Date of Award


Degree Type


Degree Name

Doctor of Philosophy (PhD)

Graduate Group

Genomics & Computational Biology

First Advisor

Maja Bucan


Essential genes (EGs) play central roles in fundamental cellular processes and are required for the survival of an organism. EGs are enriched for human disease genes and are under strong purifying selection. This intolerance to deleterious mutations, commonly observed haploinsufficiency and the importance of EGs in pre- and postnatal development suggests a possible cumulative effect of deleterious variants in EGs on complex neurodevelopmental disorders. Autism spectrum disorder (ASD) is a heterogeneous, highly heritable neurodevelopmental syndrome characterized by impaired social interaction, communication and repetitive behavior. More and more genetic evidence points to a polygenic model of ASD and it is estimated that hundreds of genes contribute to ASD. The central question addressed in this dissertation is whether genes with a strong effect on survival and fitness (i.e. EGs) play a specific role in ASD risk. I compiled a comprehensive catalog of 3,915 mammalian EGs by combining human orthologs of lethal genes in knockout mice and genes responsible for cell-based essentiality. With an updated set of EGs, I characterized the genetic and functional properties of EGs and demonstrated the association between EGs and human diseases. Next I provided evidence for a stronger contribution of EGs to ASD risk, compared to non-essential genes (NEGs). By examining the exonic de novo and inherited variants from 1,781 ASD quartet families, I demonstrated a significantly higher burden of damaging mutations in EGs in ASD probands compared to their non-ASD siblings. Analysis of EGs in the developing brain identified clusters of co-expressed EGs implicated in ASD, among which I proposed a priority list of 29 EGs with potential ASD risk as targets for future functional and behavioral studies. Finally, I developed the essentiality burden score (EBS), which captures the burden of rare mutations in EGs as a novel polygenic predictor of individual ASD risk and a useful addition to the current tools for understanding the polygenic architecture of ASD. Overall, I show that large-scale studies of gene function in model organisms and human cell lines provide a powerful approach for prioritization of genes and pathogenic variants identified by sequencing studies of complex human disease.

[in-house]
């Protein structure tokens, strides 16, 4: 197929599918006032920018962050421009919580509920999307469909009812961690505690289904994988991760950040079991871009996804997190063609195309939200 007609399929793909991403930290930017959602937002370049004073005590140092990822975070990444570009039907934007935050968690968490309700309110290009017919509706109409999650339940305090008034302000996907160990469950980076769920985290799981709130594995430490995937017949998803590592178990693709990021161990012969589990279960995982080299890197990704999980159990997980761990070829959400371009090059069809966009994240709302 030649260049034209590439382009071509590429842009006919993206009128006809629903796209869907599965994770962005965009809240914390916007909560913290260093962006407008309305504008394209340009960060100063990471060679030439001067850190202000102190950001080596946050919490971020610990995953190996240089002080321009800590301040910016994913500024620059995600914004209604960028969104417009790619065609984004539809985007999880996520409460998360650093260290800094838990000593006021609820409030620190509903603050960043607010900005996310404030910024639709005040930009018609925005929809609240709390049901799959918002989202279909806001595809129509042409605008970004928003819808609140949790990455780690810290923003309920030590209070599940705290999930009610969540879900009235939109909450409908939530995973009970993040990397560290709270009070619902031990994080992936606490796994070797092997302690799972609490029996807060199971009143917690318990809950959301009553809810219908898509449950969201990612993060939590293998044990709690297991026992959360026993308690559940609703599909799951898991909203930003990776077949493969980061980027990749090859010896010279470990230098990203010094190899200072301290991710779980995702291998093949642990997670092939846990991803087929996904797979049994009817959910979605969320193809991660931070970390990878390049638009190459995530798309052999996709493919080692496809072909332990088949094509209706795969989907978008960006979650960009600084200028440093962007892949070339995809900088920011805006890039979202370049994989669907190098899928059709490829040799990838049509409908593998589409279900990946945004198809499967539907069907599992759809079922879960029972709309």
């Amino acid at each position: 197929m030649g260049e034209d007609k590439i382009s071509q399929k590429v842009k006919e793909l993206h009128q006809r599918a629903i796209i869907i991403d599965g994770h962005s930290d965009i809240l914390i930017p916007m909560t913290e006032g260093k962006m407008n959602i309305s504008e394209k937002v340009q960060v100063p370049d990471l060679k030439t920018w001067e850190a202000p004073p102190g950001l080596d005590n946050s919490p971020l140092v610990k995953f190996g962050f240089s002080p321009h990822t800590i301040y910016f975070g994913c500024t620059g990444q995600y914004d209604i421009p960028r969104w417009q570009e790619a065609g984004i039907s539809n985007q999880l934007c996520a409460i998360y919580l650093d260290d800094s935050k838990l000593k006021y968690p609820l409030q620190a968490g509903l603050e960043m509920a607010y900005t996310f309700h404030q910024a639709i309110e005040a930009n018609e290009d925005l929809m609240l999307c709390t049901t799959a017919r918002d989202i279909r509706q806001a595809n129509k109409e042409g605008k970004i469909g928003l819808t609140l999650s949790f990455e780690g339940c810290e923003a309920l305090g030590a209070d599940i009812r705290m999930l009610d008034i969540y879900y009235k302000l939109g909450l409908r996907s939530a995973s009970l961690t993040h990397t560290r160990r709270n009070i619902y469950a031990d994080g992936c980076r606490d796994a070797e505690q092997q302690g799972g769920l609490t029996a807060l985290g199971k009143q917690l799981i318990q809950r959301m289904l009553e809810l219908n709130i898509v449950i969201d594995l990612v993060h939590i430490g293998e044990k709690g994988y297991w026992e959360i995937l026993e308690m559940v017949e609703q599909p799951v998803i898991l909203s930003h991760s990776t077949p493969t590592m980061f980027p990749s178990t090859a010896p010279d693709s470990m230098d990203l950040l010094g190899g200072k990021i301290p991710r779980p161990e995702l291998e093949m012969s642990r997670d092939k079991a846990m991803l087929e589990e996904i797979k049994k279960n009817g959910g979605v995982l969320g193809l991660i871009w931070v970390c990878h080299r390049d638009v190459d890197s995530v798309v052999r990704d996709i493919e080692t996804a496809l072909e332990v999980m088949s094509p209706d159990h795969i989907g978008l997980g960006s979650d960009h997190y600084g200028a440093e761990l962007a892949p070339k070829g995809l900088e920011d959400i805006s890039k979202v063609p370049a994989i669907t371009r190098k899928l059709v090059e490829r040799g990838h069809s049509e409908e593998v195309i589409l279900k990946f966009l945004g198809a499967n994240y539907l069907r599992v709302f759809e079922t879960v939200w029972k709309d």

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Additional Files

Supplementary data 2_1.xlsx (16 kB)
Supplementary data 2_2.xlsx (27 kB)
Supplementary data 2_3.xlsx (2945 kB)
Supplementary data 2_4.xlsx (138 kB)
Supplementary data 2_5.xlsx (39 kB)
Supplementary data 3_1.xlsx (472 kB)
Supplementary data 3_2.xlsx (12282 kB)
Supplementary data 3_3.xlsx (421 kB)
Supplementary data 4_1.xlsx (74 kB)